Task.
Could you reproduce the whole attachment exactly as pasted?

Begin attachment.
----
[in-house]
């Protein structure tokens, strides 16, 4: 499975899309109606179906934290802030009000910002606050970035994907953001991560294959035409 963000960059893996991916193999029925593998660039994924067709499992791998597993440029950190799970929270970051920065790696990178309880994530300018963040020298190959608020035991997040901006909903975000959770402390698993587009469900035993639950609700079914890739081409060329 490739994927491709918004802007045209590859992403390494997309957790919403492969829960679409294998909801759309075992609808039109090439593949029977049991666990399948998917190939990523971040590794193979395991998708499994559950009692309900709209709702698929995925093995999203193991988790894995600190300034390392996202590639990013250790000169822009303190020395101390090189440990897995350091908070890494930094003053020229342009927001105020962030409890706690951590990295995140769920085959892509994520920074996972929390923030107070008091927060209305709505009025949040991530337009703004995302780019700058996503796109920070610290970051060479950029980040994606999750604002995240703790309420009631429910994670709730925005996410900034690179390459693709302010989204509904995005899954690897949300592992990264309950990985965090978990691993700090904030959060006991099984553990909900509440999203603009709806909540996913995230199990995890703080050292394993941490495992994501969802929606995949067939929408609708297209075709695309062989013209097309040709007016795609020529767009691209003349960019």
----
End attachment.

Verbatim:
[in-house]
């Protein structure tokens, strides 16, 4: 499975899309109606179906934290802030009000910002606050970035994907953001991560294959035409 963000960059893996991916193999029925593998660039994924067709499992791998597993440029950190799970929270970051920065790696990178309880994530300018963040020298190959608020035991997040901006909903975000959770402390698993587009469900035993639950609700079914890739081409060329 490739994927491709918004802007045209590859992403390494997309957790919403492969829960679409294998909801759309075992609808039109090439593949029977049991666990399948998917190939990523971040590794193979395991998708499994559950009692309900709209709702698929995925093995999203193991988790894995600190300034390392996202590639990013250790000169822009303190020395101390090189440990897995350091908070890494930094003053020229342009927001105020962030409890706690951590990295995140769920085959892509994520920074996972929390923030107070008091927060209305709505009025949040991530337009703004995302780019700058996503796109920070610290970051060479950029980040994606999750604002995240703790309420009631429910994670709730925005996410900034690179390459693709302010989204509904995005899954690897949300592992990264309950990985965090978990691993700090904030959060006991099984553990909900509440999203603009709806909540996913995230199990995890703080050292394993941490495992994501969802929606995949067939929408609708297209075709695309062989013209097309040709007016795609020529767009691209003349960019």